The SINA Individual Investor Group is composed of seven individuals from around the country. Within the larger group of seven are two sets of family relations, two brothers and a husband and wife, leaving five wholly-distinct, unrelated sub-groups. See In re Microstrategy Inc. Sec. Litig., 110 F. Supp. 2d 427, 439 (E.D. Va. 2000) (allowing immediate family members to be considered as one movant for purposes of the PSLRA). The MAPERS Funds Group contends that the large size and disparate nature of the members of the SINA Individual Investor Group compromises its ability to adequately represent the proposed class.

  As evidence of the SINA Individual Investor Group's inability to function effectively, the MAPERS Funds Group points to an affidavit that the SINA Individual Investor Group submitted to this Court. This affidavit was offered by the SINA Individual Investor Group as evidence of its effectiveness. However, the affidavit was signed by only five of the seven members of the group because the SINA Individual Investor Group was apparently unable to obtain the signatures of two of the members. Seidman Supp. Decl., Ex. A. With respect to the two missing members, the affidavit states that "plaintiff's counsel has notified [the absent members of the lead plaintiff group] of the proposal for how the group will function cohesively as Lead Plaintiff." Id.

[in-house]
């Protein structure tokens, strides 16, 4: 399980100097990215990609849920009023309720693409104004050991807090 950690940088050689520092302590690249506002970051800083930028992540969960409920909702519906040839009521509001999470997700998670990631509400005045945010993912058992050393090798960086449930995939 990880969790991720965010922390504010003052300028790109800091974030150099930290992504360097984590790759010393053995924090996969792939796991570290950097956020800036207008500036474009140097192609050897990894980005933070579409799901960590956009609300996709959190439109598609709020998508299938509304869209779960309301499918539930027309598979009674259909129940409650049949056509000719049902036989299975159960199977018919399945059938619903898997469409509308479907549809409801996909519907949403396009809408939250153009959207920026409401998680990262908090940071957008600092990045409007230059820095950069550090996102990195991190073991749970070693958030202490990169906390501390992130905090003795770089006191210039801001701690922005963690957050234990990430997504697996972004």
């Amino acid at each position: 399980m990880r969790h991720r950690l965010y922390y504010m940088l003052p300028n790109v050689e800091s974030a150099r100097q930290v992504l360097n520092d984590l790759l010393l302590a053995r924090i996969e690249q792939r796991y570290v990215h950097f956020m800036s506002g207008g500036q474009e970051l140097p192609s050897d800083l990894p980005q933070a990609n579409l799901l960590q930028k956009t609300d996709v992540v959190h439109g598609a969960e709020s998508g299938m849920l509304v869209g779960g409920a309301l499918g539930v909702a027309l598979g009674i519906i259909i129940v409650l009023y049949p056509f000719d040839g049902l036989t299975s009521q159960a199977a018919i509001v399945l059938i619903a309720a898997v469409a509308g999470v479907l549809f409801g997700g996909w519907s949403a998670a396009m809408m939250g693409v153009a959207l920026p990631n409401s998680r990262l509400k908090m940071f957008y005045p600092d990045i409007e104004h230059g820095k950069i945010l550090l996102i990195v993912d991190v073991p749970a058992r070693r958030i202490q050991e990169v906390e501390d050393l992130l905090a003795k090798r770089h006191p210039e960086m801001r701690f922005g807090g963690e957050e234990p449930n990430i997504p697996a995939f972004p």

In addition to challenging the effectiveness of the group because of its size, the MAPERS Funds Group contends that Mr. Souvagis, the member of the SINA Individual Investor Group's with the largest individual loss, is an unsuitable choice for a member of the lead plaintiff group. Mr. Souvagis, who suffered approximately $292,000 of the group's overall loss of $570,000, is a convicted felon who pled guilty in 1995 to providing false information to a financial institution. As a result of this plea, Mr. Souvagis was sentenced to three years of probation, and five months of community confinement.*fn3 Souvagis Aff. ¶ 4. The SINA Individual Investor Group does not deny this charge, but argues that Mr. Souvagis's plea of guilty in 1995 is irrelevant to his ability to serve as a member of lead plaintiff group.